What does it mean to own an Xbox? When that's the primary gaming console in your home, what does that say about you? This question hasn't had a good answer for a few years now, but with the so-called Project Scorpio—my uninformed money is on Xbox Elite as its final name—Microsoft has an opportunity to find one. Scorpio, due to be unveiled at E3 later this month, will play a big role in figuring out Xbox's new identity, and help determine if Microsoft can wrestle control from Sony eventually.
That last point interests me purely because video games are better, as an industry and a medium, when one company isn't lording over the other. Competition breeds risk.
E3 is just one week of the year, one that companies like Nintendo have placed less importance on, but Microsoft has ratcheted up what E3 means to the company. I haven't heard much about what's going on with Scorpio, so your guesses about what Microsoft is doing are as good as mine. We know Scorpio will be more powerful than Sony's own hardware upgrade, the PlayStation 4 Pro, but to what end, and in service of what? We're at a state of diminishing returns when it comes to leaps of graphical fidelity, so technological advances need to be in service of something more.
It won't be enough if Microsoft shows up on stage with 4K versions of Destiny 2, Call of Duty, and whatever else is coming this year and beyond. (Good luck conveying that on a pixelated stream!) I'm not arguing resolution isn't important—the bigger the better—but in establishing What Is Xbox, it's not enough.
I've long questioned the motivation to chase 4K this early on, before most have invested in a TV capable of displaying it. But aggressively supporting 4K is fine, and falls in line with Microsoft micro-targeting technology enthusiasts recently, from supporting Dolby's advanced Atmos surround sound to making sure the Xbox One S reads and displays Ultra HD Blu-ray discs. While niche, these decisions portray Microsoft as a company who wants to be on the bleeding edge. 4K backs that up.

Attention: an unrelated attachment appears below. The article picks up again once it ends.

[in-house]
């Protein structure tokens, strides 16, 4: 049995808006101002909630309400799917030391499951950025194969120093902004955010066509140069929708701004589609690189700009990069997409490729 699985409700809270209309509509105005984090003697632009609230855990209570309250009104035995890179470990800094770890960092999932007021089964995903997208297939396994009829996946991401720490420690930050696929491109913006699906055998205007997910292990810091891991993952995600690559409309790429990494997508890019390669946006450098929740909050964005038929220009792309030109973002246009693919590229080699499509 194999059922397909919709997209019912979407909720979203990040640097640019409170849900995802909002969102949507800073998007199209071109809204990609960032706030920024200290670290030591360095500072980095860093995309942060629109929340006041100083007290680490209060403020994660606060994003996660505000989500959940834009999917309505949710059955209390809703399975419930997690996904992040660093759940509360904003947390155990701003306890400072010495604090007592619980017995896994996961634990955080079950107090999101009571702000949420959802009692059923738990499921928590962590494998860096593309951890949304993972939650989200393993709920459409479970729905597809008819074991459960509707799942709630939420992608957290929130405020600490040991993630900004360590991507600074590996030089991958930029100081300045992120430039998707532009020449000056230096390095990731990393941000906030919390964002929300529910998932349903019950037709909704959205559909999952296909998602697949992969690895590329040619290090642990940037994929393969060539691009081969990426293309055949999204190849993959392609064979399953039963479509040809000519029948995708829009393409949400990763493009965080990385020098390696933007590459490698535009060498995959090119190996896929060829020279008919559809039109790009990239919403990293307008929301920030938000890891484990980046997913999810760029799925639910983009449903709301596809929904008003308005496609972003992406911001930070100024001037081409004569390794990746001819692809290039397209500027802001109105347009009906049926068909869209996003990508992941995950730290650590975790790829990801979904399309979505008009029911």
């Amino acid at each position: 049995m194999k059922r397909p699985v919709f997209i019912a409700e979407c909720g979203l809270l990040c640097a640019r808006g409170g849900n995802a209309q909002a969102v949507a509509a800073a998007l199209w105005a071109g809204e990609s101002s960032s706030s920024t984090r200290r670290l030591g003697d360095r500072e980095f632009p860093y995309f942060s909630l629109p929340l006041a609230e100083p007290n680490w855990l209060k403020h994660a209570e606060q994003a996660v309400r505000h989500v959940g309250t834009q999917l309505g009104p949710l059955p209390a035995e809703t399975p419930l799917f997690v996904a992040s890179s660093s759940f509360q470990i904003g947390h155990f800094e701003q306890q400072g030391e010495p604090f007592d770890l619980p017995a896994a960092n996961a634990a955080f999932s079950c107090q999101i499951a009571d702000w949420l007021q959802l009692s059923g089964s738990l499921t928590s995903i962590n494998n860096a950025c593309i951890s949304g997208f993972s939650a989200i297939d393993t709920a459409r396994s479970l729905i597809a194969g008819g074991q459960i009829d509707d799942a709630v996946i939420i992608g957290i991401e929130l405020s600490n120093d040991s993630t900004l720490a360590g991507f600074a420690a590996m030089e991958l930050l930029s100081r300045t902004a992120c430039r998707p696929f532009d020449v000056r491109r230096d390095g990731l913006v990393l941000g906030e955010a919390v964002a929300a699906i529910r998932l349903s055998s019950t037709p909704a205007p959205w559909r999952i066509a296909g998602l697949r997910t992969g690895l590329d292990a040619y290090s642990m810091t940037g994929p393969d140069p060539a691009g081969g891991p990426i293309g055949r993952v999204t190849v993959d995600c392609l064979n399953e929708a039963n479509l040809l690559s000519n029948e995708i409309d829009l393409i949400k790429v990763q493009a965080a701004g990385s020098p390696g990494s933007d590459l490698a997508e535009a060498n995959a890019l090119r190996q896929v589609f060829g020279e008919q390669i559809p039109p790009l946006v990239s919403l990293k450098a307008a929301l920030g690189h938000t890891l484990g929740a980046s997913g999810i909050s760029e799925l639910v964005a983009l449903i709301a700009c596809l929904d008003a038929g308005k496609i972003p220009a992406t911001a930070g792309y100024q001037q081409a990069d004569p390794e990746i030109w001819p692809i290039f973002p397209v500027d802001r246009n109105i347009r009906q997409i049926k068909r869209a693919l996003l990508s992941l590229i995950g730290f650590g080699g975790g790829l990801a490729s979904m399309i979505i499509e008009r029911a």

Most people I know with 4K TVs don't understand how it works, though. They just bought a new TV that happened to include support for 4K content. The same thing happened with 3D years back. It's hard to fathom those same people, who largely own PlayStation 4s, will swap consoles over that alone.
Selfishly, because most of my gaming takes place on a 1080p projector (which isn't cheap to upgrade), my hope's always been that Microsoft would emphasize speed over image quality and try to lock down games at 60 frames-per-second. Given the emphasis on 4K, that seems like a pipedream, but look, that's what pipedreams are for. And can you imagine how many people would rightfully lose their shit if Destiny 2 was 60 FPS on Xbox, but not PlayStation?
Hardware is only part of the equation. At the end of the day, it's about games. Technical specifications are message board fodder, and not why I'm there. When I wrote about how Scorpio represented a reset moment for Microsoft back in April, I talked about the company's reliance on old and tired franchises: